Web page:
RARE Daily

FDA Grants Rare Pediatric Disease Designation to ChromaDex Treatment for AT

June 12, 2024

Rare Daily Staff

The U.S. Food and Drug Administration granted Orphan Drug and Rare Pediatric Disease designations to ChromaDex for nicotinamide riboside chloride for the treatment of ataxia telangiectasia.

Ataxia telangiectasia (AT) is a rare, progressive disease that typically presents in early childhood and is characterized by neurological and immunological symptoms. Those with AT often exhibit an unsteady gait (ataxia), impaired coordination of eye movements (oculomotor apraxia), and involuntary movements (choreoathetosis). AT leads to cerebellar degeneration and many affected children become wheelchair-dependent. Currently, there is no cure or FDA-approved treatment to slow the progression of AT, with the average life expectancy being around 25 years for those diagnosed in childhood.

“Over 30 million people in the U.S. are impacted by more than 7,000 rare diseases, many of which are life-threatening and lack effective treatments,” said Rob Fried, CEO of ChromaDex. “We believe NRC has potential as a treatment for AT.”

To date, nicotinamide riboside chloride (NRC) has been investigated in two third-party funded, peer-reviewed published clinical trials for the treatment of AT. The first study published in Movement Disorders demonstrated that supplementation with NRC improved AT scores and increased immunoglobulins, or antibodies, in the immune-compromised patients, with AT score improvements reversing once supplementation concluded.

The second phase 2 two-year long study, also published in Movement Disorders, demonstrated that long-term NRC supplementation increased whole blood NAD+ levels up to fourfold, and improved neuromotor coordination and eye movements in 90 percent of participants while maintaining biomarkers of stable liver and kidney function, as compared to historical disease progression. Both studies reported no serious adverse events, with NRC being generally well-tolerated.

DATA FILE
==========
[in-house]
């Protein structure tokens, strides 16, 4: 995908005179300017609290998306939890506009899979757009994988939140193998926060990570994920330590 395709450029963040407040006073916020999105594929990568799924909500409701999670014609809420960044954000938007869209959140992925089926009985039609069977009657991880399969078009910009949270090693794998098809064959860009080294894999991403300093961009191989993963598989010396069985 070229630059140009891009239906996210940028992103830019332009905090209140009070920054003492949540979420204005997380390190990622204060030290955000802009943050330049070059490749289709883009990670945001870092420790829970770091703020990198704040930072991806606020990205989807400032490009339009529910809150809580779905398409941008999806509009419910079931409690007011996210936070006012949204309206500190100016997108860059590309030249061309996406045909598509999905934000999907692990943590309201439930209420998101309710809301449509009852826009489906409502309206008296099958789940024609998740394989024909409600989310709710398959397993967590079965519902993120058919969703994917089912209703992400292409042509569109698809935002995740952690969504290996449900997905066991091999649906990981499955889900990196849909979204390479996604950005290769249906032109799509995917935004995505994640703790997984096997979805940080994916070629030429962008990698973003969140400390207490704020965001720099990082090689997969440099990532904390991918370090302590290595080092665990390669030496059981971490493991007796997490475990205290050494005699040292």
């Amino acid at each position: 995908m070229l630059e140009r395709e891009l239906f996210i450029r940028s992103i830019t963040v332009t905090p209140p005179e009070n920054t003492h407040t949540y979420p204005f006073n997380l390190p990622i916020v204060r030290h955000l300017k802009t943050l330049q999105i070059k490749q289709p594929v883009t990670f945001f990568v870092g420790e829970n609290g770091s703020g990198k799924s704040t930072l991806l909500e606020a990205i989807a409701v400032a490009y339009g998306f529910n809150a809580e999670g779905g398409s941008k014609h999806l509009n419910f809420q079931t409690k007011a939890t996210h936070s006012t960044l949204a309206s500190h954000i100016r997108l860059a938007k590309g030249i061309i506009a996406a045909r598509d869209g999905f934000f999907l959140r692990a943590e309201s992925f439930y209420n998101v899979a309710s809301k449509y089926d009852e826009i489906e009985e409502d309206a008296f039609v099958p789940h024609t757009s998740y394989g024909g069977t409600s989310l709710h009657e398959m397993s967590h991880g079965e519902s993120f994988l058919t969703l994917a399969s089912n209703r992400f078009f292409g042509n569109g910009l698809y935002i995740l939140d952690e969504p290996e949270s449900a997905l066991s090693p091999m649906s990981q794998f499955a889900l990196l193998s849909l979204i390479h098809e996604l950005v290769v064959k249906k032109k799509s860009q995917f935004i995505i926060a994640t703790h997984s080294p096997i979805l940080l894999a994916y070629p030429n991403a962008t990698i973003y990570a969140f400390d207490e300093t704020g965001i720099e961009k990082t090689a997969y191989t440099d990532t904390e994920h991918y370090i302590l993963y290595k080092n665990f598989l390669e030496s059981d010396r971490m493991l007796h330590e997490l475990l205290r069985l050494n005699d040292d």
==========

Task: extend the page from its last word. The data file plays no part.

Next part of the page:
ChromaDex plans to conduct additional studies on NRC in anticipation of filing for an Investigational New Drug Application for the treatment of AT.

According to the FDA, there are too few treatments for rare diseases because of high research and development costs, which companies often cannot recoup as a result of small patient populations. To incentivize companies to invest in bringing treatments to market for rare diseases, in 1983, Congress passed the Orphan Drug Act, which makes Orphan Drug designation candidates eligible for tax credits, waives their user fees, and may provide a period of exclusivity should the orphan drug be subsequently approved by FDA.

The FDA’s Rare Pediatric Disease designation further incentivizes companies to invest in rare childhood diseases by providing a voucher program to applicants approved by September 30th, 2024. Through this program, companies with RPD designation that ultimately obtain successful drug approval for a rare pediatric disease are provided a voucher, which can be used to expedite the FDA review of another drug candidate or sold to other companies.

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